Maybe you’ve heard of Freixenet? Created in 1889, the company is still family-owned to this day, and has gone on to become one of the biggest producers of sparkling wine in the world. Generally speaking, most Cava is non-vintage and ready-to drink once it leaves the winery. If you see a premium Cava laying around, it’s likely to have been left on its lees for an extended period of time – Cava Gran Reserva, for example, is aged on lees for a minimum of 30 months, and is vintage-dated.

Flavour Profile

A very approachable form of sparkling wine, Cava is generally less acidic than Champagne. It displays flavours of quince, lime, yellow apple, and if you’re lucky, some chamomile and almonds.

4) Prosecco (Italy)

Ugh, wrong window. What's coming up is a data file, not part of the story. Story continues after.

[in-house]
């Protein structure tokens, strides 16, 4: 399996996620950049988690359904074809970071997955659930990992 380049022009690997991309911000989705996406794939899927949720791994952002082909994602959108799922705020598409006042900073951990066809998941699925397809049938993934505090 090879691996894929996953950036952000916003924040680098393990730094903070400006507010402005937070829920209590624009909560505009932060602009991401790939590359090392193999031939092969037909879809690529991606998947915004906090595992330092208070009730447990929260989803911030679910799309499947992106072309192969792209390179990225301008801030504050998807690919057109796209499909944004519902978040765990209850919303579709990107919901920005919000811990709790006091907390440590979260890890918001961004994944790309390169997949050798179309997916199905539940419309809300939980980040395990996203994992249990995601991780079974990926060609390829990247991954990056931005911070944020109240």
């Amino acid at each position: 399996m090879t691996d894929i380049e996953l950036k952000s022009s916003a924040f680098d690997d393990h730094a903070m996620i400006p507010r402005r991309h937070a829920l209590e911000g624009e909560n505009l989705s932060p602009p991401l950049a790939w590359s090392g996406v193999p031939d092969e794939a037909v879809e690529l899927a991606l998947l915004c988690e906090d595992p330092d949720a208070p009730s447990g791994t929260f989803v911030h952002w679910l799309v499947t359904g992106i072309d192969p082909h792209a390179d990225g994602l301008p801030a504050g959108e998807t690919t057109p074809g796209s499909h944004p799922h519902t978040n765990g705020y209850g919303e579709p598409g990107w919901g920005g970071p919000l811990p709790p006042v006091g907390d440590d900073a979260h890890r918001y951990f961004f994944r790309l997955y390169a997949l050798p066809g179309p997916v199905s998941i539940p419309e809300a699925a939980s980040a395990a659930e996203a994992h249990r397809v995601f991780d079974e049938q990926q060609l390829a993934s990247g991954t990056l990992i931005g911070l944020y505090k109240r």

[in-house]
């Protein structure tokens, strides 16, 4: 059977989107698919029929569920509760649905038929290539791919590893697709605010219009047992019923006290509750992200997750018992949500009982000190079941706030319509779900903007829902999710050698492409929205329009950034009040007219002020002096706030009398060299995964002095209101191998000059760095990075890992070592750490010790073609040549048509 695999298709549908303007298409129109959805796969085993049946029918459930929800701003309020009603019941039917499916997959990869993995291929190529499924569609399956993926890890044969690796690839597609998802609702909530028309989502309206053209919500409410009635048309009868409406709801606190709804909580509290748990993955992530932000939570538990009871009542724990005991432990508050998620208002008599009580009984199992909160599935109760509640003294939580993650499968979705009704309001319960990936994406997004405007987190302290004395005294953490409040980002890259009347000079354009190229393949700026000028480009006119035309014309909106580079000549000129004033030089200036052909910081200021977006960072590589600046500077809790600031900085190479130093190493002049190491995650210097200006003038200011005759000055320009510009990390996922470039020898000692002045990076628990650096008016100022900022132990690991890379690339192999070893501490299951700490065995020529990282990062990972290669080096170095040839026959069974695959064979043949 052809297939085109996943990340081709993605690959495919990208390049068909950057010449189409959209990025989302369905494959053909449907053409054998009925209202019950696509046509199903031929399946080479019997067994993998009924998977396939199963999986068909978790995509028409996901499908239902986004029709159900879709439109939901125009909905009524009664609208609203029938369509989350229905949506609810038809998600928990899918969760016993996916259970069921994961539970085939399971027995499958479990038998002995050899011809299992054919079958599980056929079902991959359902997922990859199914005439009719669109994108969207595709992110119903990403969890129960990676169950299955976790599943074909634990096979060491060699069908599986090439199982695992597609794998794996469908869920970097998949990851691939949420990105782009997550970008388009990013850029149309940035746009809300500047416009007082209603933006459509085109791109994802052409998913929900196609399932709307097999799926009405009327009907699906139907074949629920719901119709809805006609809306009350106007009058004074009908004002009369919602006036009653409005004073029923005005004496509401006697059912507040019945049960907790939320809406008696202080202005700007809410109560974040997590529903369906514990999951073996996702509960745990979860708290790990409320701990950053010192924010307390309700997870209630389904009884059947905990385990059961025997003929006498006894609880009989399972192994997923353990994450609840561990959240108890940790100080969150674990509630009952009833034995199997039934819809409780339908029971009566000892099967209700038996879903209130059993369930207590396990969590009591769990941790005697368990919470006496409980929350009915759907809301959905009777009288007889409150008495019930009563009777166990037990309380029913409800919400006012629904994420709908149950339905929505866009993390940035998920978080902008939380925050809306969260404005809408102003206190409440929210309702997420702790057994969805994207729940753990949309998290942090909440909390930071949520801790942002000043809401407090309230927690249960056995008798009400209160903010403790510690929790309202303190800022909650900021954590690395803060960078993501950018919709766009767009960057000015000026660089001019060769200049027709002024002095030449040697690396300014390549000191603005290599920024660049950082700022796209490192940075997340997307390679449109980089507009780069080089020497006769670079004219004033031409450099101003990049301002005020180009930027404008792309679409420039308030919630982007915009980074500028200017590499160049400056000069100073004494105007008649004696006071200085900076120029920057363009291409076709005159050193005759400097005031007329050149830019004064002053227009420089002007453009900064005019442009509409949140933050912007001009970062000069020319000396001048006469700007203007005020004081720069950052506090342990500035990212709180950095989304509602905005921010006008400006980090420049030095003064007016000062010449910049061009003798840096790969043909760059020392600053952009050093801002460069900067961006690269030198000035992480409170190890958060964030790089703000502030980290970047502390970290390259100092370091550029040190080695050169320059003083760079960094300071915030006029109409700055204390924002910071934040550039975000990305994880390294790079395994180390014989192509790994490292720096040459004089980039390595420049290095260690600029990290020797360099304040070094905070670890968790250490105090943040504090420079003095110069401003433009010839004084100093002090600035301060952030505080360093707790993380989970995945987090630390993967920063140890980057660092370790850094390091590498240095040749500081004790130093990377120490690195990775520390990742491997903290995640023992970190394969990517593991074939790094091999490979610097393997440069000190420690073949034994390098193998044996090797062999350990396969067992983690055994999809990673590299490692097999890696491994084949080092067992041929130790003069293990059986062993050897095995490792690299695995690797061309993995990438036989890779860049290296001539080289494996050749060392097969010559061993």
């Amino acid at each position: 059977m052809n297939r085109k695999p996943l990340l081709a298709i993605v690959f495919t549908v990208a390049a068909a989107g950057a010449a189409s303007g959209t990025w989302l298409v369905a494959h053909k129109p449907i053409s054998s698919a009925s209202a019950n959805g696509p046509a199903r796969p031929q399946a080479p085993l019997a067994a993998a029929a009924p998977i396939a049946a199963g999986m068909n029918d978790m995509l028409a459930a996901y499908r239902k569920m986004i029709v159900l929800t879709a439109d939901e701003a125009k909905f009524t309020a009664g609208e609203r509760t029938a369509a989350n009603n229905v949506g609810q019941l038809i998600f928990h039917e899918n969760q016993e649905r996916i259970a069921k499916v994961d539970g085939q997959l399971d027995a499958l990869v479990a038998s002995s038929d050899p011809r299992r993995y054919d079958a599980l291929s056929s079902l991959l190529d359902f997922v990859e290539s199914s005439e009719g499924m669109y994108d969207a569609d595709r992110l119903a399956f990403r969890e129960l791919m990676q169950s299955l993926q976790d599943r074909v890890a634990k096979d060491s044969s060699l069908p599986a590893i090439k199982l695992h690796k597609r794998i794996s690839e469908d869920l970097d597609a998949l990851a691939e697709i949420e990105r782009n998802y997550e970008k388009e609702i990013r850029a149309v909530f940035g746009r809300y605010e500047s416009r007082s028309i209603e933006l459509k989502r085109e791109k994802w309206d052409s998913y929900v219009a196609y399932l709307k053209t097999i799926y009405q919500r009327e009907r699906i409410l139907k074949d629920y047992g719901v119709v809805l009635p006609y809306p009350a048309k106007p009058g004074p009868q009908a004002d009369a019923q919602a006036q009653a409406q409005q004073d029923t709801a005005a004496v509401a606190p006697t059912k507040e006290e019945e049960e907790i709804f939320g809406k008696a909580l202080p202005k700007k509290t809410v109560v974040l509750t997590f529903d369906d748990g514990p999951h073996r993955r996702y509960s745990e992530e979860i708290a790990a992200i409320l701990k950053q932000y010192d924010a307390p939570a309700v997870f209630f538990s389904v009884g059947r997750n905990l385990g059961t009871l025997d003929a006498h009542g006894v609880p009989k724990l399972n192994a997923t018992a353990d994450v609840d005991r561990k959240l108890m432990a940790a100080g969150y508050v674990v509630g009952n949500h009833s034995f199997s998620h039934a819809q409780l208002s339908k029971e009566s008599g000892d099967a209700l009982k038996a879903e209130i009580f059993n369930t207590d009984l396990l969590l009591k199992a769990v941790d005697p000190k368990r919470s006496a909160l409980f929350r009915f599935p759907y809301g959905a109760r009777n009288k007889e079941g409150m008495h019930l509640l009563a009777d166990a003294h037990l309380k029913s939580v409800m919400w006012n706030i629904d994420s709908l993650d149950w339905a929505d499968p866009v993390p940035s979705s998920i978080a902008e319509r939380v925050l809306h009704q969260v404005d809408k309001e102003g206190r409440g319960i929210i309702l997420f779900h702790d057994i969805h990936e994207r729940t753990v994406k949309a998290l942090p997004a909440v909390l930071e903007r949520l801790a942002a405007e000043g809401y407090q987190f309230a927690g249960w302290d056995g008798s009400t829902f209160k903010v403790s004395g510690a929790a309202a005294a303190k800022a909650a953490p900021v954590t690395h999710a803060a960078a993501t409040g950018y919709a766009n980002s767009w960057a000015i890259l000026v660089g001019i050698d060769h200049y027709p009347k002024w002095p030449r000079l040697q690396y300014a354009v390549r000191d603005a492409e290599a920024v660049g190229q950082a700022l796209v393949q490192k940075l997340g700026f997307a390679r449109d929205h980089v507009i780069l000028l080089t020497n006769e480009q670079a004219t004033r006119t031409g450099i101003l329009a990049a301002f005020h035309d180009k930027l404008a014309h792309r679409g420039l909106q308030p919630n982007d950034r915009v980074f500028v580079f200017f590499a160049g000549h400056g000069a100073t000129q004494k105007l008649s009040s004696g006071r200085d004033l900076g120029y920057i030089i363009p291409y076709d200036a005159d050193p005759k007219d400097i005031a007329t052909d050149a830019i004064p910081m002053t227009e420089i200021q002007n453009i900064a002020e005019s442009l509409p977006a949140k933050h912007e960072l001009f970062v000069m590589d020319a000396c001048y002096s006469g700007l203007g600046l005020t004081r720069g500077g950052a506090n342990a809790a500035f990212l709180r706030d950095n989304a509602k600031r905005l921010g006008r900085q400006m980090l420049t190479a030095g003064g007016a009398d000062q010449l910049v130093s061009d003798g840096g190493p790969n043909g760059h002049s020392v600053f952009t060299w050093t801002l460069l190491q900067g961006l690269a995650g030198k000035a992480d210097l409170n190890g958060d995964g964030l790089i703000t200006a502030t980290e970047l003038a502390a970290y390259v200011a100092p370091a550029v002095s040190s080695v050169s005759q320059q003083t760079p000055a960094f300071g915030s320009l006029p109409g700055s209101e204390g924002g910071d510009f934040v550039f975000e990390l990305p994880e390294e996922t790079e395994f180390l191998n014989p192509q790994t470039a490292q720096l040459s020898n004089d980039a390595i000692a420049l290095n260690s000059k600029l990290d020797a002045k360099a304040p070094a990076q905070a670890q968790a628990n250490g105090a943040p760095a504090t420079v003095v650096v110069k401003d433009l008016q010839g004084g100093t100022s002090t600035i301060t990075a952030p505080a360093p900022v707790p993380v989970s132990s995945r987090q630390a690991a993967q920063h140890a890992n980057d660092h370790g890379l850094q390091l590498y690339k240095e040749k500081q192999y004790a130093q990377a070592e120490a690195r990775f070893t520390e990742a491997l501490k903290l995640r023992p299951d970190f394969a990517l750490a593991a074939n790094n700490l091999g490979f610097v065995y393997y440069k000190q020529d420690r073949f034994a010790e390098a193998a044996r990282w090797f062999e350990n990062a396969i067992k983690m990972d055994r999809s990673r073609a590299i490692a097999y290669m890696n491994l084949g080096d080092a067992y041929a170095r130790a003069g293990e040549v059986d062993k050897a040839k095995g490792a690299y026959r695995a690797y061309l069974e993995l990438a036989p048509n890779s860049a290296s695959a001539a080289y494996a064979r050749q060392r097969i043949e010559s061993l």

Our trip around the regions of sparkling wines ends in North-East Italy. The general prosecco region sprawls from Veneto, Friuli and C-V. Basically, there are two delimited regions: 1) Prosecco DOC, and the higher quality 2) Conegliano-Valdobbiadene DOCG. Much like Champagne, Prosecco very much has a hierarchy in terms of quality. At the top of the pyramid, you’ll find Valdobbiadene Superiore di Cartizze DOCG (which is a micro region of 265 acres). These vineyard sites of C-V are found on hills and terraces in the range of 50m to 500m in altitude. These sites also allow contain growing conditions that allow the grapes to ripen more than the rest of the delimited areas. At the bottom of this pyramid, you’ll find Prosecco DOC – the most basic of Prosecco. In 2009, the Prosecco grape was renamed to ‘Glera’ in order to protect and avoid producers outside of the region using the name to market their product. The amount of Prosecco produced is incredible – as much as 300 million bottles in a given year.

Flavour Profile